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Duvauchelle Social-A social which was to held at the Duvauohelle Hall, his been postponed for a week.

The bather—Yesterday there was a very severe frost at Akaroa, one of the severest experienced this winter Tbe day waa bright and sunny.

Corrugateo Iron—Corrugated iron oan* not be procured, and any new Trentbam huts whtoh need roofing will have to be covered with other material, according to Dr Frengley, ef ths Health Department, who Havp eviden.o before the Trentham Com' mission at Welington last week. With this other material, h. addd, roof ventilation would be,necessary.

Personal.—Private Stanley Rhodes, son of Mr Ambrose Rhodes, ba3 been sent home on sick leave after a bad attack of influenza. He is spending a few days with Mr and Mrs A. Rhodes, Akaroa, and is now in good health. Troopers T, McGuire and J Lelievre, of Akaroa, returned yesterday to Akaroa. Both these troopers ware in Trentbam when tha camp had to be abandoned, and they have been in quarantine ever sinoe.

Buildings in Akaroa—There has been a great icprov. mem of late in the style of residences put up in Akaroa: In place of the old box style of building, residents have gooe to some trouble to erect houses picturesque as well aa oomfortable, Tbe two new hruses in Smith street are examples of thia movement, end both are good to look upon a** we las to live within. It is an excellent ihing to see the old order of oramped rooms and mean exteriors disappearing. Town planning owes more to improvement in private residences than is generally realised.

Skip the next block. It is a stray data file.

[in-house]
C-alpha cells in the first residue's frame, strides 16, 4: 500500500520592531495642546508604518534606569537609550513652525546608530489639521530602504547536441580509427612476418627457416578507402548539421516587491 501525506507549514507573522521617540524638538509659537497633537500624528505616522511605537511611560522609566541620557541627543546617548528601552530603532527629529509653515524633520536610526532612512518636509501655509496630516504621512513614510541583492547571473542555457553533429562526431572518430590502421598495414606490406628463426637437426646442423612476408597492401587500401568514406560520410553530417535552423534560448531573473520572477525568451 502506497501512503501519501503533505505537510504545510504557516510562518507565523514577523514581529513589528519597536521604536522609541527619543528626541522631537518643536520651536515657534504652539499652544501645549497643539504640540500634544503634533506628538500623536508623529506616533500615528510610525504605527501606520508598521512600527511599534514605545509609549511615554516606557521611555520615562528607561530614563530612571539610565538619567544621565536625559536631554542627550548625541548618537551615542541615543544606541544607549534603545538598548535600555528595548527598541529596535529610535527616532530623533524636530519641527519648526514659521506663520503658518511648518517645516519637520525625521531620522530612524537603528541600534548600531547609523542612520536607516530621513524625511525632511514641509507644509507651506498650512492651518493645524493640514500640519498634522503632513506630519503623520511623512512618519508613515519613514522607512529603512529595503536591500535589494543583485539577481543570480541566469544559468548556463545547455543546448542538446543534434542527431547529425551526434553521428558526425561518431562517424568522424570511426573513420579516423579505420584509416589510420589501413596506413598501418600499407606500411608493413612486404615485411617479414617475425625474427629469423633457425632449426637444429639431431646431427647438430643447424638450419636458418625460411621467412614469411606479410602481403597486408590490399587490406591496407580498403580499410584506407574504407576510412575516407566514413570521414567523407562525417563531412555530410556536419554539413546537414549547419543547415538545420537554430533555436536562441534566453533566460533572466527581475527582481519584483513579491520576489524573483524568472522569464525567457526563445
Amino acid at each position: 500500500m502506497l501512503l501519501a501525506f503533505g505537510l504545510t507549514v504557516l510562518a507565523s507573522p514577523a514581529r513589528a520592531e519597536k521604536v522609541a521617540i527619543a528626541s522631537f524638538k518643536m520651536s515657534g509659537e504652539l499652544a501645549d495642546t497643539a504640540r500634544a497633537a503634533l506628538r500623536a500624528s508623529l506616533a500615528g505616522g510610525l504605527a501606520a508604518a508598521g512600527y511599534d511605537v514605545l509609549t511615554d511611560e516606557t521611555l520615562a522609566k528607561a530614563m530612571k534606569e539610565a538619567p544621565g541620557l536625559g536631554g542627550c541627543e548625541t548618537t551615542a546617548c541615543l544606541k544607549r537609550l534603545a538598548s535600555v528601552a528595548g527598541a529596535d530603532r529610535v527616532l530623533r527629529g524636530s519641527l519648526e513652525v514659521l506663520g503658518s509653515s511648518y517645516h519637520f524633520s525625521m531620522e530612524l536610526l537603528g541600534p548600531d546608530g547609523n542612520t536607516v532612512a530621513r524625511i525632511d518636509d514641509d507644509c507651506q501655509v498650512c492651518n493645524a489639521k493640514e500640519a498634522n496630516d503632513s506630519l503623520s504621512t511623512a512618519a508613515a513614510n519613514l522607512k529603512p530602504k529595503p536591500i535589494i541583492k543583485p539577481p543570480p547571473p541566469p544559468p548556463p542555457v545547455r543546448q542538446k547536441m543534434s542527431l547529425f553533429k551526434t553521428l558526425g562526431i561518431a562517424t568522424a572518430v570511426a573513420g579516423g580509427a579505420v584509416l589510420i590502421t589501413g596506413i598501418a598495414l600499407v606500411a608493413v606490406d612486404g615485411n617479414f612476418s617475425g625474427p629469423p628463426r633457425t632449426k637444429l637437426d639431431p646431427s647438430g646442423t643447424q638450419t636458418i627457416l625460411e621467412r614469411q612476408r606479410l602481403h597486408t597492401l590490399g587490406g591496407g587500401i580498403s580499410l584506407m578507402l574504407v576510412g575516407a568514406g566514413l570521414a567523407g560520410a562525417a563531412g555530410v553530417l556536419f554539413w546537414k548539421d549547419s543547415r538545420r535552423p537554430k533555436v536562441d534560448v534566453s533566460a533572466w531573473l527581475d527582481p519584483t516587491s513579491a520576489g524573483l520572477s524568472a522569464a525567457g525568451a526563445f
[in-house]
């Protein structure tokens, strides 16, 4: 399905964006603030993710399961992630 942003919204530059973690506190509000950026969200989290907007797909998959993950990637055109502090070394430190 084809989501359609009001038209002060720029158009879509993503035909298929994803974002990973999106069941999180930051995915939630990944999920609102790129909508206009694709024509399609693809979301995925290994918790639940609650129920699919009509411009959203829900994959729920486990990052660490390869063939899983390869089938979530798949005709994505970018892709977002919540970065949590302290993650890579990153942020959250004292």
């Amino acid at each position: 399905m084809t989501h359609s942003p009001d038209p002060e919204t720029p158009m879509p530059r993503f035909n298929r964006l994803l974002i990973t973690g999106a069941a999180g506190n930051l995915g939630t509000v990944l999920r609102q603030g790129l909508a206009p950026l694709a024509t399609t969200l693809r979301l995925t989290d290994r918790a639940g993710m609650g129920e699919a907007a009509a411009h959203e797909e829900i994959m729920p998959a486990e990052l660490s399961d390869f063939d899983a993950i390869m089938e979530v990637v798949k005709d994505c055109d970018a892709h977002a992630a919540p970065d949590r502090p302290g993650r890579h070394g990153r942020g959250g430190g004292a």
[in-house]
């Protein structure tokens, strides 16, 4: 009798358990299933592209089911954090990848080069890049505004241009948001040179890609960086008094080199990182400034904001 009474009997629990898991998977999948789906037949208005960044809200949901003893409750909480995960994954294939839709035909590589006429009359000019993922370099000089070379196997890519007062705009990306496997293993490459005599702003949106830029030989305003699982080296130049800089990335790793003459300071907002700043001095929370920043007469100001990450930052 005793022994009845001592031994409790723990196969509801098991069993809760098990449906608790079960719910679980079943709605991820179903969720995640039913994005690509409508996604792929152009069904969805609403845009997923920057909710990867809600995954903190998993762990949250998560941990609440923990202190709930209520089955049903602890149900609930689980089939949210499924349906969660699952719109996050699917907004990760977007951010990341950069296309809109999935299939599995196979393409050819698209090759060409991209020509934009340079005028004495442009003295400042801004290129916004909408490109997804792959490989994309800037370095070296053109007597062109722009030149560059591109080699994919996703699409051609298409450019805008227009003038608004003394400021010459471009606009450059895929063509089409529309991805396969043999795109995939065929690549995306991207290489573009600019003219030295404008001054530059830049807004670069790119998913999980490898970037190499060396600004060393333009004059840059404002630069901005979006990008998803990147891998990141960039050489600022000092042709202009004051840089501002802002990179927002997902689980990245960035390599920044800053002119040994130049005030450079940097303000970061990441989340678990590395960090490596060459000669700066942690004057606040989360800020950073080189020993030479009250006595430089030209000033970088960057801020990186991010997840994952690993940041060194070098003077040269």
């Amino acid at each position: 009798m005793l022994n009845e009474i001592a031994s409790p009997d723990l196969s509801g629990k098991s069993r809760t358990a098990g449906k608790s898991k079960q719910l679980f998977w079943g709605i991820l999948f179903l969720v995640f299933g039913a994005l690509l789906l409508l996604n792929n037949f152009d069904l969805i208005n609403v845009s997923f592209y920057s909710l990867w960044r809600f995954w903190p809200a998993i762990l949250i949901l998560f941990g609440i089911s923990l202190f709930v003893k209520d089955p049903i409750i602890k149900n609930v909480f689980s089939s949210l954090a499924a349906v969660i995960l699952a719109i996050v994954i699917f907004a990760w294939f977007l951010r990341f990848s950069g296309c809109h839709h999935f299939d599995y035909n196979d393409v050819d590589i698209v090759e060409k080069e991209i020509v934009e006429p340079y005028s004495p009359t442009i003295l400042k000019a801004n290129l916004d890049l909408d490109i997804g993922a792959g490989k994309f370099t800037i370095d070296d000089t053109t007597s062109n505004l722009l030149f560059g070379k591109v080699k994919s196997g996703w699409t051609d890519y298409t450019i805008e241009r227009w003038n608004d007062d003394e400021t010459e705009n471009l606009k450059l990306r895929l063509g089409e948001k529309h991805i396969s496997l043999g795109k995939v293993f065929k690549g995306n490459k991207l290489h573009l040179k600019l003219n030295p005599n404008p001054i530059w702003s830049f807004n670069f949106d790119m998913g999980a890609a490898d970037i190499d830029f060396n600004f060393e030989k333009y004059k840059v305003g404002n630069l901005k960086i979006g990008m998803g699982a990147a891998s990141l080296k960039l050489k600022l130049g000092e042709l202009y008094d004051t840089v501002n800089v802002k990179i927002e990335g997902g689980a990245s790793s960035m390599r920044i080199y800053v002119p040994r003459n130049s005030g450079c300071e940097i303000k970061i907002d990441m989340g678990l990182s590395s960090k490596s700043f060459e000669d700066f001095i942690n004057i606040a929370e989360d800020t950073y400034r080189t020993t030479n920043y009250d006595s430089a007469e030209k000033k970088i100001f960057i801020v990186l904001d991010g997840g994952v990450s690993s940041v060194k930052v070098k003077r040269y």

Peninsula Stock—Though the winter followed a phenomenally dry season, and hay nnd other fodder are scarce, armors report -hat 'hey have had losses than

;■••- many years past. Another ■nonth of favourable weather will see Ii -icok safely through, co that unless some v. ry severe weather is experienced, the stook on Baaks Peniosula will have had the best winter eperienced for several years years. The scarcity of fodder haß been a serious item and had a severe winter followed the dry season the mortality of stock would have been h<avy.

Smith Street— The work of excavation o* Hmi'h street, Akaroa. IB being carried out by the contractor, Mr T Lawrence. Tbe job is n big one, as a great deal of earth has to be removed before the required grade of 1 in 6 is obtained Tbe time for tbe c ontraet expirpf on Monday next. Mr Lawrence should b» fini -hfld well ahead of the time judging by h« (rogress of tbe work up to dote. The _!iiy taken from the cuttingi« being deposited on the ground at' tbe back of Mr Fergus's ip.idence The banks are being battered on l-oia* .id. a of the cutting, bo that the owners of tha houses should have no difficulty in

.■ made up to their resideneoß V.'i. i. _>. udrd and metalled, Smith street ',¥■■■ '•■ <-'.! (able for all traffic unkual -On" of the largest funerals ivaii ! ka re* for the last years waa tiiu.fMi-s Elsie Glynan, eldest daughter ... >lv Int' Mr P, A. Glynan, of German Bay, ■■. hn >« s buried in ths St. Peter's Church